Financial planners have been encouraging the use health savings accounts for several years, but for all the tax advantages of these plans, are the underlying health insurance plans appropriate for the insureds?
At the base of a health savings account is a high deductible health plan that meets specific federal requirements. Deductibles and out of pocket limits are prescribed by the government annually so please do not assume that, just because the deductible in your plan is “high”, it meets the criteria to be eligible for H.S.A. treatment. Another idiosyncrasy of a qualified high deductible health plan is that all claims must apply to the deductible before the insurance company can participate in claims. This means that a true H.S.A. eligible high deductible health plan will not have copays for services like office visits, prescriptions or emergency room charges. The effect this has on the insured needs to be addressed before the tax advantage is considered.
In a year in which individuals have low claims costs the ability to pay these claims with dollars spared from taxes is a wonderful benefit. Do remember that these claims will be billed at the discounted rate, and that this will generally be higher than copays in a comparable non-high deductible health plan.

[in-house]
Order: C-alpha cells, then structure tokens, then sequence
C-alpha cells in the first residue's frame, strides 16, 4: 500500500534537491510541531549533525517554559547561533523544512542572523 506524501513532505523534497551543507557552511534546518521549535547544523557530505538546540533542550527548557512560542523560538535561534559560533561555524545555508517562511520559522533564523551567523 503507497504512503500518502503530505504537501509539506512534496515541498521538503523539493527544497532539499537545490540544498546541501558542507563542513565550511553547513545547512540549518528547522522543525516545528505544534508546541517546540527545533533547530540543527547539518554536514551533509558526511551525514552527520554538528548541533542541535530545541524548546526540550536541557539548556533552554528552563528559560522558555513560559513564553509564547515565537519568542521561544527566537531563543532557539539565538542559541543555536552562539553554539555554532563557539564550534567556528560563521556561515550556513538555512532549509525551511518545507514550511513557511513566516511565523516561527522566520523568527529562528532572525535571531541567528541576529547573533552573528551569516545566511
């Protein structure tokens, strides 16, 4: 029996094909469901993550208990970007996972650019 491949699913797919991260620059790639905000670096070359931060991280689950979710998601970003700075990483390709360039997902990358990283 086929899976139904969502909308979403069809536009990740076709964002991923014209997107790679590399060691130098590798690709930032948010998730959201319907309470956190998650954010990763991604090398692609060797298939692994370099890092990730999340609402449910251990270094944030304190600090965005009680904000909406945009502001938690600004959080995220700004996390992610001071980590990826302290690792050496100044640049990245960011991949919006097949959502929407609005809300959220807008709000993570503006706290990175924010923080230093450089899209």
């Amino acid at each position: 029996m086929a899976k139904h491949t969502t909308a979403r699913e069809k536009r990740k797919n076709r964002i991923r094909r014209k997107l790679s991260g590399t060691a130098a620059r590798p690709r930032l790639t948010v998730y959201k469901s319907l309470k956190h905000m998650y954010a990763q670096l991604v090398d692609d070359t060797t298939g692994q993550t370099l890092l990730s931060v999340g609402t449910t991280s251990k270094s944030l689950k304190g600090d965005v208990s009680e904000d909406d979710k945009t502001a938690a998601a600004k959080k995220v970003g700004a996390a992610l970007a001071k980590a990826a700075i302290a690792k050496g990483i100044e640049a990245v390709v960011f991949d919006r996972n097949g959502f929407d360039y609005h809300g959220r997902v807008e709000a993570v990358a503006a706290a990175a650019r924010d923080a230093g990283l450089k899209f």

In the same way, if individuals have a year with very high claims and meet their out of pocket maximums, they would have saved paying the higher premiums and had the same claims expenses as in a copay plan.
The problem that we see is that individuals often elect high deductible health plans over copay plans without properly educating themselves on the differences in plan design. There are many situations where the slightly higher premiums for copay plans are actually advantageous. Too often we hear the lament after a claim has been incurred and the patient discovers that the actual cost is much greater than the amount expected.
Even more traumatic is when individuals thought that their medical plans were H.S.A. eligible and they funded H.S.A. accounts. At that point a quick phone call to the accountant is in order as something must be done to notify the IRS of this particular error.
In short, please read plan options very carefully before making plan choices and be sure to verify your plan is an H.S.A. eligible high deductible health plan before opening or contributing to a health savings account. Great tax savings may not offset extra claims costs.
Questions? Contact us at Czajkowski Dumpel & Associates, Inc. – We are here to help!